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Defensive dominance carries Panthers back to Cup Final


For the second time in 12 months, the Florida Panthers will represent the Eastern Conference in the Stanley Cup Final. And though a championship banner has eluded general manager Bill Zito in Sunrise to this point, the 2023-24 rendition of the Panthers may have the best chance yet at ending the franchise’s 30-year title drought.

What differentiates this version of the Panthers from those of yesteryear? In one word, defence.

The Panthers have been one of the league’s dominant franchises over the past three seasons – they are just one of six teams that has played to a 106-point regular-season pace in this window, joined by the Boston Bruins, Colorado Avalanche, Carolina Hurricanes, Toronto Maple Leafs, and New York Rangers.

Unlike a few of these teams, Florida’s been able to parlay that regular-season success into some degree of postseason fortune: setting aside the championship hardware, this is a team that’s already played 48 playoff games (and counting) over this same time horizon, most in the NHL.

If you have watched Florida over the years, you know they have long shown the hallmark signs of a potential champion. They have the top-end talent and the requisite depth to play with elite competition, and thanks to a late-career renaissance from goaltender Sergei Bobrovsky, can win games even when the offensive firepower isn’t clicking.

Bobrovsky, and the defensive structure in front of him, are what’s really lifted this team from good to elite over this window. Florida has long been able to dominate the puck and squeeze weaker possession teams out (a la the Rangers in the Eastern Conference Final), but it’s their ability to play competently off the puck, within structure, against elite teams that’s encouraging.

Look how their defensive results have trended over this timespan, focusing on even-strength play here:

That is a stunning drop in goals conceded – just looking season over season, the Panthers saw a +43 goal defensive improvement at even strength, and a +74 goal defensive improvement in all situations.

The size of those differentials cannot be understated. They are the type of results you typically only see from teams in deep rebuilds who successfully launch themselves out, not teams who have been extremely competitive across the entire time period. Moreover, it’s not just a goaltending rebound. You will notice that expected goal rates have trended in lockstep, though notably to a more muted level.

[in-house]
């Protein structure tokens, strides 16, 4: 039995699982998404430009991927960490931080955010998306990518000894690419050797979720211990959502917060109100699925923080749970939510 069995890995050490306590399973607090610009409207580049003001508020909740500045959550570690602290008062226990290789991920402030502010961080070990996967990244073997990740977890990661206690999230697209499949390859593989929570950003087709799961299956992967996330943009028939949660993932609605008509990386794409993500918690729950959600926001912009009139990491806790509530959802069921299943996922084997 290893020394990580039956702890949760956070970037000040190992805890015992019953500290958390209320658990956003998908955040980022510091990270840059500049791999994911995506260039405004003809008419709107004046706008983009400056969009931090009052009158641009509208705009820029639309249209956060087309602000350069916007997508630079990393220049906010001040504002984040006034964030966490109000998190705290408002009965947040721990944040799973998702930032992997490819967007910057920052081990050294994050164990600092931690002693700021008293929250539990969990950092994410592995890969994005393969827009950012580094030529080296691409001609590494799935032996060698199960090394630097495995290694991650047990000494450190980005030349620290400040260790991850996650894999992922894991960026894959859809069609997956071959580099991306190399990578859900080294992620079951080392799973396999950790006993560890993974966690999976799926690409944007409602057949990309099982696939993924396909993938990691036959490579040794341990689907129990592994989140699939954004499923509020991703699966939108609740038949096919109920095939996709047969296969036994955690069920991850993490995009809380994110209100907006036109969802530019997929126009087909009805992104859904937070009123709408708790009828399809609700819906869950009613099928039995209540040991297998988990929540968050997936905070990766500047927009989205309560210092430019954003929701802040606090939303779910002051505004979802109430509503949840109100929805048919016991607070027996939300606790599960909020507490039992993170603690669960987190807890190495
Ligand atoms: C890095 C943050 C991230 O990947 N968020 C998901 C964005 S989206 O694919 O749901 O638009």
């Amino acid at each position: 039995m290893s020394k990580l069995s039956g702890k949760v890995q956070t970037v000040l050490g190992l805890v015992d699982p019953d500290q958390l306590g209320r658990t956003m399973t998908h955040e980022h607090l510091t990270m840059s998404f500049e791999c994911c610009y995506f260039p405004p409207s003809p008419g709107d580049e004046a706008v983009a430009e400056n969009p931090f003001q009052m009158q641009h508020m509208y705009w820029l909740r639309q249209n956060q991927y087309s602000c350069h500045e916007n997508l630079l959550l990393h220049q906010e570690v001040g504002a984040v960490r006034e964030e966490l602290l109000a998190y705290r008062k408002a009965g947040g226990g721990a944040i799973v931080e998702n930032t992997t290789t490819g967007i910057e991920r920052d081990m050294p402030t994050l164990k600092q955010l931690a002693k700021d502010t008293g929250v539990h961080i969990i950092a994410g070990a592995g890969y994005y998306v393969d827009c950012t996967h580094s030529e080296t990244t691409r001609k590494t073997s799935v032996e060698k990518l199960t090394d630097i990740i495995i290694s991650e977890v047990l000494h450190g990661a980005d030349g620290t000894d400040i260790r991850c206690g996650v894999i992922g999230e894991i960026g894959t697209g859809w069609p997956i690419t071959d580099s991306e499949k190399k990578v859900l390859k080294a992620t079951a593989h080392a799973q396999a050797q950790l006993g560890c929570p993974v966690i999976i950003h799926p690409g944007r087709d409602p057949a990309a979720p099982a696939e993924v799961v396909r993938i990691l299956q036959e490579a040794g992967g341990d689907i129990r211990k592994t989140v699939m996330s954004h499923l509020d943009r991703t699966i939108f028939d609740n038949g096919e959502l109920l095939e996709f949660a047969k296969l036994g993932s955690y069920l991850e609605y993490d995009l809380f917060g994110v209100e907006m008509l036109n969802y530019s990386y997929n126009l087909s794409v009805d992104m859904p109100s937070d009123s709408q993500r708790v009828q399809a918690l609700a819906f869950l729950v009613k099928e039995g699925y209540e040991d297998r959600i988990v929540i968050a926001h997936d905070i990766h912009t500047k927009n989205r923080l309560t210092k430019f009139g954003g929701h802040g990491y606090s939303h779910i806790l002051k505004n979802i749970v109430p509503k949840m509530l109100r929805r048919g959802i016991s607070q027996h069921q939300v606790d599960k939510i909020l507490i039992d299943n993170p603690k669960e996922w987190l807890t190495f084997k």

From a personnel standpoint, the Panthers have no shortage of competency when behind the puck. At the forward position, Alex Barkov’s reputation need not be expanded upon further than mentioning he’s won two Selke Trophies and is arguably the most dominant two-way centre in the game today. Any line he touches immediately turns into a defensive masterclass, but players like Sam Reinhart, Anton Lundell, and Eetu Luostarinen have also shown ability to harangue and distress opposition forwards.

It may be Florida’s top defensive pairing that makes much of this work, though. It’s certainly integral to the Panthers’ best five-man unit, which is capable of skating with any group in the league. Aaron Ekblad has been an anchor and cornerstone of this defensive group for years now; what’s fascinating is how well they have built out the rest of the lineup behind their former first-overall pick.

We know this is, offensively, one of the most feared teams in the league. Couple that with three defensive pairings that have outperformed league averages all season long, and you realize why Florida is positioned where they are right now. To a degree, it’s an interesting contrast with that of the Edmonton Oilers out West – Edmonton’s top-unit dominance is second to none, but troublesome defensive pairings have routinely put them in hot water.

Florida is not a flawless team, but building a roster with no obvious holes in a hard salary cap environment is exceptionally challenging – if you don’t believe me, ask any of the 32 general managers around the NHL. That’s where the Panthers deserve the most credit: they not only have built and sustained a force of a team for years now, it’s also a team realizing continuous improvement.

Data via Natural Stat Trick,, Evolving Hockey, Hockey Reference